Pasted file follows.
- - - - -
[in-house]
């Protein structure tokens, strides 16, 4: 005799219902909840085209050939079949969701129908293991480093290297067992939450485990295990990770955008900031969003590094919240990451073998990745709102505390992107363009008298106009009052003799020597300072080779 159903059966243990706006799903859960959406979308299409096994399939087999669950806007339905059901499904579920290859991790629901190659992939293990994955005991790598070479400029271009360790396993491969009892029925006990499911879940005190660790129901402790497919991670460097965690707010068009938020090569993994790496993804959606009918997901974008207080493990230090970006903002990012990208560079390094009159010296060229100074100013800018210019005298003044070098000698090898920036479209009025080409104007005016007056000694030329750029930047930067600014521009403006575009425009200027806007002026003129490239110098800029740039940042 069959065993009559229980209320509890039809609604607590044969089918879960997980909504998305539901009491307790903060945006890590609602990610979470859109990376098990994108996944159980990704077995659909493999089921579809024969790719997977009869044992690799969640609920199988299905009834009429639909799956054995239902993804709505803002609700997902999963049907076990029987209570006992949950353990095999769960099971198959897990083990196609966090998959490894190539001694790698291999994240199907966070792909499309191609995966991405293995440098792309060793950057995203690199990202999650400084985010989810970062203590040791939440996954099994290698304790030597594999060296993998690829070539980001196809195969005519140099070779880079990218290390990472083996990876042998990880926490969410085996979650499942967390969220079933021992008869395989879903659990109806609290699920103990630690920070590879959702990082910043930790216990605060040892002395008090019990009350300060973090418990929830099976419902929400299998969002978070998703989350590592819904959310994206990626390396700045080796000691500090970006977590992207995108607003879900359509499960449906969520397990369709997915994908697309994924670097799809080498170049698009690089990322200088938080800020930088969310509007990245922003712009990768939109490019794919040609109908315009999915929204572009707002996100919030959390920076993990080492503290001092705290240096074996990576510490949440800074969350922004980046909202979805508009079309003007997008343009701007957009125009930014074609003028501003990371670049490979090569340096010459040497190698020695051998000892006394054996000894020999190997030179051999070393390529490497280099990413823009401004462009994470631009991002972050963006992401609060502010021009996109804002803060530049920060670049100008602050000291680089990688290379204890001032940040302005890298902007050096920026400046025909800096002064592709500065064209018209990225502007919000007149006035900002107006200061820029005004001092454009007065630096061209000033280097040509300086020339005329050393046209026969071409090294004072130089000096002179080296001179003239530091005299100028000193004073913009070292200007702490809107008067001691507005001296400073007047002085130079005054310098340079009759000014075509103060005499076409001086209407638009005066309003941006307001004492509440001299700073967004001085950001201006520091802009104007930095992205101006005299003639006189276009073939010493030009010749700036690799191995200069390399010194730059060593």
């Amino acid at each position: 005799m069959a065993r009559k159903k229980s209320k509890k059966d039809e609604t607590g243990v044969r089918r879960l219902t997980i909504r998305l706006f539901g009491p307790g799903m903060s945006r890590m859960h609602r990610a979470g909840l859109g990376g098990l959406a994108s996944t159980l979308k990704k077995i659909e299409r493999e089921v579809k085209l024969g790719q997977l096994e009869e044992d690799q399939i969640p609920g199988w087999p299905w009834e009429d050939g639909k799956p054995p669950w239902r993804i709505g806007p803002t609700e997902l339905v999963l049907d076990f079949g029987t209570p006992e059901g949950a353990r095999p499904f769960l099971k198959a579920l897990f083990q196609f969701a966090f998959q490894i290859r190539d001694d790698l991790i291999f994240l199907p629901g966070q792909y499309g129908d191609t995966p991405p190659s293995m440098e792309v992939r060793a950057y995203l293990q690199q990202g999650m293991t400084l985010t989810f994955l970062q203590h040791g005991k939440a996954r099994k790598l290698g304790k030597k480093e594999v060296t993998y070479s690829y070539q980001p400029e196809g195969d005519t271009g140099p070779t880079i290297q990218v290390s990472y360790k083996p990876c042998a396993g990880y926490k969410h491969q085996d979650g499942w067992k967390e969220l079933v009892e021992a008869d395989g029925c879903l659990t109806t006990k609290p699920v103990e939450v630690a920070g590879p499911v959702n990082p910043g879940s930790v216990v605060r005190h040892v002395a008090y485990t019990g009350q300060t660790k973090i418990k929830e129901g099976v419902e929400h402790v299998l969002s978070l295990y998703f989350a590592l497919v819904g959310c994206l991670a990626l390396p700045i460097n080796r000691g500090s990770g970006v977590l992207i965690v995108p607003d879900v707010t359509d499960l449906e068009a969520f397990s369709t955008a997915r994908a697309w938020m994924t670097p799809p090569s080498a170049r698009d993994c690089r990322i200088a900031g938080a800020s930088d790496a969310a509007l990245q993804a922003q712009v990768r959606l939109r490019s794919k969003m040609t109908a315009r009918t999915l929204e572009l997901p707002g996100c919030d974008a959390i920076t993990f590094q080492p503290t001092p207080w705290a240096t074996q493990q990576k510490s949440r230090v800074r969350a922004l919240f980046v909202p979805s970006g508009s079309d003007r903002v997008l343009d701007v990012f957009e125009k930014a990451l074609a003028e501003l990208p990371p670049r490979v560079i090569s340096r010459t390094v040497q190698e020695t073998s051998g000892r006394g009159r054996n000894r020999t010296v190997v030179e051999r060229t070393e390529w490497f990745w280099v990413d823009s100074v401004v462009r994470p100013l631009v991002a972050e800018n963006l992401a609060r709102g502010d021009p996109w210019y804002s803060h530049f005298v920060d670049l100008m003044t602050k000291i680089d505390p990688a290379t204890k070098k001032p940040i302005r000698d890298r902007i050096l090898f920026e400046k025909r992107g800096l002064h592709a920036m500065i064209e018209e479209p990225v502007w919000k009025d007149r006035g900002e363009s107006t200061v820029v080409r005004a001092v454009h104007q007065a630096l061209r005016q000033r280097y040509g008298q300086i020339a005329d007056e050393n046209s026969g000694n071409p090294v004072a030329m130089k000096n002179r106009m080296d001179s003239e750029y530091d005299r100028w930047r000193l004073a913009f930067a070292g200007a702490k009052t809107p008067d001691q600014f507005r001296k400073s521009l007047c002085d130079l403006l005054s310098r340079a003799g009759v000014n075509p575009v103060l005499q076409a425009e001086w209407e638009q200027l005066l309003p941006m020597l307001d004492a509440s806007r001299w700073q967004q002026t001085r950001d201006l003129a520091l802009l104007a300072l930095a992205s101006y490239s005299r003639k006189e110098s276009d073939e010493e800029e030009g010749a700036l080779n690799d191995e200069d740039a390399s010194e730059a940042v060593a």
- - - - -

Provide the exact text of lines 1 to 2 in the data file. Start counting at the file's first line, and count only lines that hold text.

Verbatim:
[in-house]
């Protein structure tokens, strides 16, 4: 005799219902909840085209050939079949969701129908293991480093290297067992939450485990295990990770955008900031969003590094919240990451073998990745709102505390992107363009008298106009009052003799020597300072080779 159903059966243990706006799903859960959406979308299409096994399939087999669950806007339905059901499904579920290859991790629901190659992939293990994955005991790598070479400029271009360790396993491969009892029925006990499911879940005190660790129901402790497919991670460097965690707010068009938020090569993994790496993804959606009918997901974008207080493990230090970006903002990012990208560079390094009159010296060229100074100013800018210019005298003044070098000698090898920036479209009025080409104007005016007056000694030329750029930047930067600014521009403006575009425009200027806007002026003129490239110098800029740039940042 069959065993009559229980209320509890039809609604607590044969089918879960997980909504998305539901009491307790903060945006890590609602990610979470859109990376098990994108996944159980990704077995659909493999089921579809024969790719997977009869044992690799969640609920199988299905009834009429639909799956054995239902993804709505803002609700997902999963049907076990029987209570006992949950353990095999769960099971198959897990083990196609966090998959490894190539001694790698291999994240199907966070792909499309191609995966991405293995440098792309060793950057995203690199990202999650400084985010989810970062203590040791939440996954099994290698304790030597594999060296993998690829070539980001196809195969005519140099070779880079990218290390990472083996990876042998990880926490969410085996979650499942967390969220079933021992008869395989879903659990109806609290699920103990630690920070590879959702990082910043930790216990605060040892002395008090019990009350300060973090418990929830099976419902929400299998969002978070998703989350590592819904959310994206990626390396700045080796000691500090970006977590992207995108607003879900359509499960449906969520397990369709997915994908697309994924670097799809080498170049698009690089990322200088938080800020930088969310509007990245922003712009990768939109490019794919040609109908315009999915929204572009707002996100919030959390920076993990080492503290001092705290240096074996990576510490949440800074969350922004980046909202979805508009079309003007997008343009701007957009125009930014074609003028501003990371670049490979090569340096010459040497190698020695051998000892006394054996000894020999190997030179051999070393390529490497280099990413823009401004462009994470631009991002972050963006992401609060502010021009996109804002803060530049920060670049100008602050000291680089990688290379204890001032940040302005890298902007050096920026400046025909800096002064592709500065064209018209990225502007919000007149006035900002107006200061820029005004001092454009007065630096061209000033280097040509300086020339005329050393046209026969071409090294004072130089000096002179080296001179003239530091005299100028000193004073913009070292200007702490809107008067001691507005001296400073007047002085130079005054310098340079009759000014075509103060005499076409001086209407638009005066309003941006307001004492509440001299700073967004001085950001201006520091802009104007930095992205101006005299003639006189276009073939010493030009010749700036690799191995200069390399010194730059060593």